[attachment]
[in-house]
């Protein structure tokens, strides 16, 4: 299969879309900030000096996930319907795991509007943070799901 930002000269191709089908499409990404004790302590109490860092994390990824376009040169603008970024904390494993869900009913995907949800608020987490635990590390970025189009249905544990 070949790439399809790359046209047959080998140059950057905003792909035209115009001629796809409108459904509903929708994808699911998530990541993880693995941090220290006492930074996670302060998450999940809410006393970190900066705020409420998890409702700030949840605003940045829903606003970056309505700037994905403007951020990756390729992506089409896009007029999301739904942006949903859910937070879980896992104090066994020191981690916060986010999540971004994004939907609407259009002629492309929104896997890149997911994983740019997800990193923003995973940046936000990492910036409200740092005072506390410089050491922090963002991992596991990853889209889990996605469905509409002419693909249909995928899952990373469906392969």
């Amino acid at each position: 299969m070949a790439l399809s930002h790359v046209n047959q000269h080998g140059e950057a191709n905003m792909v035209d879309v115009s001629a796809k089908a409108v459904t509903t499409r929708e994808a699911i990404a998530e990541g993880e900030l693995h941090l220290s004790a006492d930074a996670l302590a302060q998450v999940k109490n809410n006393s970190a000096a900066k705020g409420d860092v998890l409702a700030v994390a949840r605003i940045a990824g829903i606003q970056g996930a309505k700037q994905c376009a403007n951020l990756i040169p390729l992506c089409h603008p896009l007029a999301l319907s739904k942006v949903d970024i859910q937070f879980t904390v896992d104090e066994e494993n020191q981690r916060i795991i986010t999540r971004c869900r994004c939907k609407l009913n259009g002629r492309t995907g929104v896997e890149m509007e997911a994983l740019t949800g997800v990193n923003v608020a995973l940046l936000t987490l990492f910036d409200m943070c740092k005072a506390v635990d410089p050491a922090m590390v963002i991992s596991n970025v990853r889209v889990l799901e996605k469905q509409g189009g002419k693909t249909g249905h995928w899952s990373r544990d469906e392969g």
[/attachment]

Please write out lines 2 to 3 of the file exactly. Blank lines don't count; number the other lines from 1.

């Protein structure tokens, strides 16, 4: 299969879309900030000096996930319907795991509007943070799901 930002000269191709089908499409990404004790302590109490860092994390990824376009040169603008970024904390494993869900009913995907949800608020987490635990590390970025189009249905544990 070949790439399809790359046209047959080998140059950057905003792909035209115009001629796809409108459904509903929708994808699911998530990541993880693995941090220290006492930074996670302060998450999940809410006393970190900066705020409420998890409702700030949840605003940045829903606003970056309505700037994905403007951020990756390729992506089409896009007029999301739904942006949903859910937070879980896992104090066994020191981690916060986010999540971004994004939907609407259009002629492309929104896997890149997911994983740019997800990193923003995973940046936000990492910036409200740092005072506390410089050491922090963002991992596991990853889209889990996605469905509409002419693909249909995928899952990373469906392969």
């Amino acid at each position: 299969m070949a790439l399809s930002h790359v046209n047959q000269h080998g140059e950057a191709n905003m792909v035209d879309v115009s001629a796809k089908a409108v459904t509903t499409r929708e994808a699911i990404a998530e990541g993880e900030l693995h941090l220290s004790a006492d930074a996670l302590a302060q998450v999940k109490n809410n006393s970190a000096a900066k705020g409420d860092v998890l409702a700030v994390a949840r605003i940045a990824g829903i606003q970056g996930a309505k700037q994905c376009a403007n951020l990756i040169p390729l992506c089409h603008p896009l007029a999301l319907s739904k942006v949903d970024i859910q937070f879980t904390v896992d104090e066994e494993n020191q981690r916060i795991i986010t999540r971004c869900r994004c939907k609407l009913n259009g002629r492309t995907g929104v896997e890149m509007e997911a994983l740019t949800g997800v990193n923003v608020a995973l940046l936000t987490l990492f910036d409200m943070c740092k005072a506390v635990d410089p050491a922090m590390v963002i991992s596991n970025v990853r889209v889990l799901e996605k469905q509409g189009g002419k693909t249909g249905h995928w899952s990373r544990d469906e392969g």